9 (Fri) April 2021
Chuno (Gamja Jeon)
-Changgok, Sujeong, Seongnam, Gyeonggi, Republic of Korea-
with W and IZ
Newbery 100 Medals, 100 Meals (43) (see 100 NEWBERY M&Ms)
While reading the 100 books that have been awarded the annual Newbery Medal since 1922, I will also attempt to create one dish for every book, a dish that is directly referenced in or indirectly inspired by the events of the book. Food plays a strong role in many of the stories; not surprising as the characters in most of the books are faced with adversity of some sort, including poverty, so they’re often very hungry and thus grateful whenever they get a bite to eat – as we all should be at every meal (i.e., give us this day our daily bread). The dishes will be featured as posts on Give Me This Day.
Secret of the Andes (1953) by Ann Nolan Clark. The book is about Cusi, a young boy who is raised alone as an orphan high in the Andes Mountains by his mysterious caretaker, until he is sent on a mission into the valley to learn the secrets of his ancient ancestors and his place among them.
The book was okay. As a coming-of-age story, with elements of Peruvian history, Indian culture, and Incan mysticism, it was mildly entertaining, and certainly a departure from many other Newbery books set in Anytown, USA.
As modern reader, however, I found it uncomfortable to accept yet another would-be “exotic” tale written by a white person about brown people. Even if the author had spent her career teaching, studying, and writing about Indians in the States, Mexico, and South America, including Peru, I’m not convinced that gave her license. Though in the 1950s, “cultural appropriation” was still decades away.
For Newbery aficionados, Secret of the Andes is notorious for winning the gold medal in 1953, while Charlotte’s Web – arguably the most famous and most beloved book in Newbery history – was relegated to a silver honor award.
Chuño is a Peruvian food product. Traditionally made in the winter, raw potatoes are exposed to the open air for several days to freeze and dehydrate them, then trampled by foot to squeeze out any remaining water and laid out to dry, allowing for long storage. The potatoes are ground into flour for use in various applications, such as soup.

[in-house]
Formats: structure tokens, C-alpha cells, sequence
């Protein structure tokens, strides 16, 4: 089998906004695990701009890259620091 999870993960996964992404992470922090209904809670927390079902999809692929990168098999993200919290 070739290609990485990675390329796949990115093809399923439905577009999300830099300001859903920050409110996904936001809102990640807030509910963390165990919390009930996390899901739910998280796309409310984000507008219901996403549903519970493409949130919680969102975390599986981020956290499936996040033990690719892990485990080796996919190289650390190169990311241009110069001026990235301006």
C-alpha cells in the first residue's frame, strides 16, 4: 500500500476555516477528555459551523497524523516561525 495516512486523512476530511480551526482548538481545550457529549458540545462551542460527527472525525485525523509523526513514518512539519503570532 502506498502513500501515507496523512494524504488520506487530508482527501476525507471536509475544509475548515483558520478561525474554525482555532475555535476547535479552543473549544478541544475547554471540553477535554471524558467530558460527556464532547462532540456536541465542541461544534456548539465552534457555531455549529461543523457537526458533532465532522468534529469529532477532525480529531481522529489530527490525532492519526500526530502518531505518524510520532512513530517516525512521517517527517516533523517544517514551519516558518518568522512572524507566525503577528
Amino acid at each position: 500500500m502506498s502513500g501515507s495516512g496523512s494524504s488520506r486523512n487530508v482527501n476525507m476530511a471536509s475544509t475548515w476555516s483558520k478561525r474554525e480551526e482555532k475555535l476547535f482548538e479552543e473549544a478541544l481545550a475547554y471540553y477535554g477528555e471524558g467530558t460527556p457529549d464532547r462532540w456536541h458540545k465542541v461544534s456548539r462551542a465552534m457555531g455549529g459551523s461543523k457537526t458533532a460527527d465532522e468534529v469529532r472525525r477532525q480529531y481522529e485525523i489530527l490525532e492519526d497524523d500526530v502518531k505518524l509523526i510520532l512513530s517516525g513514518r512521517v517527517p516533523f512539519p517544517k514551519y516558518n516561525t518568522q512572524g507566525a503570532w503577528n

[paraphrased in part]
The chuno was made. Every potato in the sack had been ground into a coarse meal. Cusi brought an armload of dry dung to feed the flame. Then he brought a clay pot filled with chuno. Cusi did not feel sorry because his food was always the same – frozen potatoes and corn, a gruel made of pigweed seed, and sometimes a stew of dried bits of meat. It was all he had. He was always a little cold, always a little lonely. He knew no other way of living.
I wasn’t about to make actual chuño.
Gamja Jeon (감자전) is a Korean dish. Raw potatoes are peeled and ground to a pulp – sometimes with onion and/or flour – and fried as a thin pancake in oil, served with seasoned soy sauce. Popular as an anju, especially with maggeolli. Often associated with the province of Gangwon (see for example 9.144 Jeongsik), famous for potatoes.
Incidentally, I was reminded of gamja jeon when Number One Swedish Fan GK made it during a recent Korean-Swedish exchange (see 12.063 Kåldolmar).
My first, and last, attempt at gamja jeon turned out as expected. I’ve never liked the dish, don’t like the texture, which never gets very crispy but stays kinda limp; and though made primarily of potato, it never really seems to taste like potato, just kinda starchy. W really enjoyed it, so the effort wasn’t a complete loss.
In keeping with the South American theme of the book, I made a quick chimichurri sauce, even if it’s not Peruvian, which made the pancake a bit more interesting, but not enough.
(See also FOODS)
(See also PLACES)